8.3.1 ABSTRACT: GENETIC MECHANISMS OF CANCER The Genetic Mechanisms of Cancer program, lead by David Largaespada, has 40 members, representing ten departments and three schools. As of September 30,2007, these members have a total of $10.9 million in peer-reviewed, funded research projects for the current budget period. Since June 2003, their research has resulted in 234 publications, of which 17% were intra-prograrnmatic and 15% were inter-programmatic. The Genetic Mechanisms of Cancer research program focuses on gene discovery, stability, expression, and transfer. - . . '? ?;. . ... . Dr. Largaespada is the Margaret Harvey Schering Land Grant Chair in Cancer Genetics. He is the director of the Mouse Genetics Laboratory shared resource of the Cancer Center. As chair of the Rodent Advisory Committee, he plays a role in advising the Academic Health Center on issues related to mouse and rat work at the University of Minnesota. He is a member of the NCI-sponsored Mouse Models of Human Cancer Consortium. The program also includes scientists with leadership positions in clinical research. Dr. Robert Kratzke, who is the Vice Chair of the Respiratory Committee of the Cancer and Leukemia Group B T (CALGB), as well as Chair of the Respiratory Working Group (RWG) for Correlative Sciences. Dr. Robert Madoff is on the gastrointestinal subcommittee of the CALGB and board of directors of the Minnesota Colorectal Cancer Initiative. Other program members have important leadership roles within the University of Minnesota. Dr. Brian Van Ness is the chair of the Department of Genetics, Cell Biology and Development. Dr. Scott Selleck is the director of the Developmental Biology Center. Dr. Harry Orr js the Tulloch Professor of Genetics, the director of the Institute of Human Genetics (IHG), and a Special Advisor to the Dean of the Medical School on basic science matters. Dr.
J aim e Modiano is the director of the Animal Cancer Center in the Veterinary Medical Center and holds the Al and June Perlman Endowed Chair in Animal Oncology.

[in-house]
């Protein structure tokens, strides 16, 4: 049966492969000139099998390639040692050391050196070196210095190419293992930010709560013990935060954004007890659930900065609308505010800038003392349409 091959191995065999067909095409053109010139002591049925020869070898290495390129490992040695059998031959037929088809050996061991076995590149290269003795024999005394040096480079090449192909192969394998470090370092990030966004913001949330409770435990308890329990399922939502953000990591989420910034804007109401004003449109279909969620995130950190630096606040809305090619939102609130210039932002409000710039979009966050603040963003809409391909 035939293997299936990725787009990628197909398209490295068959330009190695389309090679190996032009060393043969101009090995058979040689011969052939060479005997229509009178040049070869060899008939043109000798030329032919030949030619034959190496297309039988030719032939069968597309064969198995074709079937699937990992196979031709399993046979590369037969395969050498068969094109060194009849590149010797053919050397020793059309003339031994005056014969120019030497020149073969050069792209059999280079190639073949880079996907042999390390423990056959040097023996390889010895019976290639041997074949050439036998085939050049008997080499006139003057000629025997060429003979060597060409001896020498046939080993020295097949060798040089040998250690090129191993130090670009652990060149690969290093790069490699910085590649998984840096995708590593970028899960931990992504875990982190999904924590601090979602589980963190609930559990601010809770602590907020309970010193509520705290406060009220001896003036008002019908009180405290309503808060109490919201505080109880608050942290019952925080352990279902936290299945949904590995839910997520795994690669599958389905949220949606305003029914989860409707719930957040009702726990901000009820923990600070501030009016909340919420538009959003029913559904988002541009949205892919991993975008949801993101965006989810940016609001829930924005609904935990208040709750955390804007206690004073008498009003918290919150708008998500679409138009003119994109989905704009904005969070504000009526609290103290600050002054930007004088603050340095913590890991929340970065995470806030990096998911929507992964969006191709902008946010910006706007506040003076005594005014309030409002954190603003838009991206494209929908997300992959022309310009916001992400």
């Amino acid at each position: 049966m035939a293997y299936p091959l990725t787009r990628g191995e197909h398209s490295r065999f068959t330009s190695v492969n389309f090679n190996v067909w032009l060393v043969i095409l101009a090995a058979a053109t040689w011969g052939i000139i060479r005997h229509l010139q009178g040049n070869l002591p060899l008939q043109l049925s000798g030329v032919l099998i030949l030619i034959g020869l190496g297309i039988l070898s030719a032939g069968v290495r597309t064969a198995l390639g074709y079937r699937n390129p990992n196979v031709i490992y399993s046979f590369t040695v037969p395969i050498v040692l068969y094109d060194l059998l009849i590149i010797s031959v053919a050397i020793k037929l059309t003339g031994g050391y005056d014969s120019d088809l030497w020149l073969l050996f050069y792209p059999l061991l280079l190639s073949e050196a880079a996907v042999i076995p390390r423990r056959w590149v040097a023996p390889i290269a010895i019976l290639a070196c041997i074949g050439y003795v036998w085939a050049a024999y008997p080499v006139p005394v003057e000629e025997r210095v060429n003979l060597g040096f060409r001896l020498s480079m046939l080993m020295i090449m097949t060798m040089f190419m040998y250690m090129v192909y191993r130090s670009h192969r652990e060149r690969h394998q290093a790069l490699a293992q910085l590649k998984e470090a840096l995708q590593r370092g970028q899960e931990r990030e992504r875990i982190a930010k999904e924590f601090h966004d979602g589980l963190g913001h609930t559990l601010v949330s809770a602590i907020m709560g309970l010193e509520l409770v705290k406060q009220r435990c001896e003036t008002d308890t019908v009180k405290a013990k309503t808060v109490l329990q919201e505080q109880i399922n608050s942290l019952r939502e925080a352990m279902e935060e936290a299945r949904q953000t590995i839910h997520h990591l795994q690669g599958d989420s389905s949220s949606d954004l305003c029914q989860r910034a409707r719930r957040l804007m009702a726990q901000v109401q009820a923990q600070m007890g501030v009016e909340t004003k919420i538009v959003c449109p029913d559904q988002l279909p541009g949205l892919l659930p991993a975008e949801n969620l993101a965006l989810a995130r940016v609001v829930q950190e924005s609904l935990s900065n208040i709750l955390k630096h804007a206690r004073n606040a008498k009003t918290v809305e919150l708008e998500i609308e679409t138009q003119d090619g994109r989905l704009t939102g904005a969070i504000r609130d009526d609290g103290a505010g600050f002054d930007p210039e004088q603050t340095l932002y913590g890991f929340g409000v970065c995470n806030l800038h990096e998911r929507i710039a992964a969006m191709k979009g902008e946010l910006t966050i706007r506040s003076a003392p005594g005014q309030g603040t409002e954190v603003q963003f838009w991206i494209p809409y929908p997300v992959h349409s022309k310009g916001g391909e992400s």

|Sarver, Aaron L; Murray, Collin D; Temiz, Nuri A et al. (2016) MYC and PVT1 synergize to regulate RSPO1 levels in breast cancer. Cell Cycle 15:881-5|
|Diep, Caroline H; Knutson, Todd P; Lange, Carol A (2016) Active FOXO1 Is a Key Determinant of Isoform-Specific Progesterone Receptor Transactivation and Senescence Programming. Mol Cancer Res 14:141-62|
|Yun, Young Sung; Kim, Kwan Hyun; Tschida, Barbara et al. (2016) mTORC1 Coordinates Protein Synthesis and Immunoproteasome Formation via PRAS40 to Prevent Accumulation of Protein Stress. Mol Cell 61:625-39|
|Yan, Y; Hanse, E A; Stedman, K et al. (2016) Transcription factor C/EBP-Î² induces tumor-suppressor phosphatase PHLPP2 through repression of the miR-17-92 cluster in differentiating AML cells. Cell Death Differ 23:1232-42|
|Beura, Lalit K; Hamilton, Sara E; Bi, Kevin et al. (2016) Normalizing the environment recapitulates adult human immune traits in laboratory mice. Nature 532:512-6|
|Than, B L N; Linnekamp, J F; Starr, T K et al. (2016) CFTR is a tumor suppressor gene in murine and human intestinal cancer. Oncogene 35:4179-87|
|Struntz, Nicholas B; Harki, Daniel A (2016) Catch and Release DNA Decoys: Capture and Photochemical Dissociation of NF-ÎºB Transcription Factors. ACS Chem Biol 11:1631-8|
|Knorr, David A; Wang, Hongbo; Aurora, Mukta et al. (2016) Loss of T Follicular Helper Cells in the Peripheral Blood of Patients with Chronic Graft-versus-Host Disease. Biol Blood Marrow Transplant 22:825-33|
|Glasgow, Michelle; Vogel, Rachel Isaksson; Burgart, Jennifer et al. (2016) Long term follow-up of a phase II trial of multimodal therapy given in a ""sandwich"" method for stage III, IV, and recurrent endometrial cancer. Gynecol Oncol Res Pract 3:6|
|Felices, Martin; Lenvik, Todd R; Davis, Zachary B et al. (2016) Generation of BiKEs and TriKEs to Improve NK Cell-Mediated Targeting of Tumor Cells. Methods Mol Biol 1441:333-46|
Showing the most recent 10 out of 763 publications